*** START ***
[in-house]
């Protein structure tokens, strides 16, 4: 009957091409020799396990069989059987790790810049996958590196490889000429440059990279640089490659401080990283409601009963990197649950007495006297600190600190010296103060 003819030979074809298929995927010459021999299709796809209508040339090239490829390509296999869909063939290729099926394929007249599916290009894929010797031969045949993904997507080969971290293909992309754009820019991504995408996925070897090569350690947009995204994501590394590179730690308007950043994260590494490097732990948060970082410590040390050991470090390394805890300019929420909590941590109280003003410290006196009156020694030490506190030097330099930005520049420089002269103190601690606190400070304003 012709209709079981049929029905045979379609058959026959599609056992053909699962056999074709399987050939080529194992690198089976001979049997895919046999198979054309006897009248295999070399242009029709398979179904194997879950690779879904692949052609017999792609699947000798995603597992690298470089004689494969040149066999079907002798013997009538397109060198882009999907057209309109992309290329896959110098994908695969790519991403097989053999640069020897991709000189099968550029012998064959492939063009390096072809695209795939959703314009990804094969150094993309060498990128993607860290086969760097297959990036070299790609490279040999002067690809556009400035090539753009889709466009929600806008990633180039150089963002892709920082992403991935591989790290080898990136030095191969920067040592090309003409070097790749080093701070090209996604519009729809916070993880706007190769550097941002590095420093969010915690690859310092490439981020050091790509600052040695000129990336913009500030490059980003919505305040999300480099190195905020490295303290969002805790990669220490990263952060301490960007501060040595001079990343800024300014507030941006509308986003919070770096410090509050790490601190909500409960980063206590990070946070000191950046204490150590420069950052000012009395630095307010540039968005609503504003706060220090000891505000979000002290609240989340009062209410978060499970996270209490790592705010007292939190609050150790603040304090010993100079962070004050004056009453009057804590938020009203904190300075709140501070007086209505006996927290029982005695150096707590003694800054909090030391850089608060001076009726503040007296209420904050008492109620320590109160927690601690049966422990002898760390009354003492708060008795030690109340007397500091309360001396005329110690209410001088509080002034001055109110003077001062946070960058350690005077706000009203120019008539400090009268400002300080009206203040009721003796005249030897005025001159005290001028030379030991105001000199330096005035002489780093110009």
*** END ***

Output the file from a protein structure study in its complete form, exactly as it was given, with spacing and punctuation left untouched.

[in-house]
């Protein structure tokens, strides 16, 4: 009957091409020799396990069989059987790790810049996958590196490889000429440059990279640089490659401080990283409601009963990197649950007495006297600190600190010296103060 003819030979074809298929995927010459021999299709796809209508040339090239490829390509296999869909063939290729099926394929007249599916290009894929010797031969045949993904997507080969971290293909992309754009820019991504995408996925070897090569350690947009995204994501590394590179730690308007950043994260590494490097732990948060970082410590040390050991470090390394805890300019929420909590941590109280003003410290006196009156020694030490506190030097330099930005520049420089002269103190601690606190400070304003 012709209709079981049929029905045979379609058959026959599609056992053909699962056999074709399987050939080529194992690198089976001979049997895919046999198979054309006897009248295999070399242009029709398979179904194997879950690779879904692949052609017999792609699947000798995603597992690298470089004689494969040149066999079907002798013997009538397109060198882009999907057209309109992309290329896959110098994908695969790519991403097989053999640069020897991709000189099968550029012998064959492939063009390096072809695209795939959703314009990804094969150094993309060498990128993607860290086969760097297959990036070299790609490279040999002067690809556009400035090539753009889709466009929600806008990633180039150089963002892709920082992403991935591989790290080898990136030095191969920067040592090309003409070097790749080093701070090209996604519009729809916070993880706007190769550097941002590095420093969010915690690859310092490439981020050091790509600052040695000129990336913009500030490059980003919505305040999300480099190195905020490295303290969002805790990669220490990263952060301490960007501060040595001079990343800024300014507030941006509308986003919070770096410090509050790490601190909500409960980063206590990070946070000191950046204490150590420069950052000012009395630095307010540039968005609503504003706060220090000891505000979000002290609240989340009062209410978060499970996270209490790592705010007292939190609050150790603040304090010993100079962070004050004056009453009057804590938020009203904190300075709140501070007086209505006996927290029982005695150096707590003694800054909090030391850089608060001076009726503040007296209420904050008492109620320590109160927690601690049966422990002898760390009354003492708060008795030690109340007397500091309360001396005329110690209410001088509080002034001055109110003077001062946070960058350690005077706000009203120019008539400090009268400002300080009206203040009721003796005249030897005025001159005290001028030379030991105001000199330096005035002489780093110009």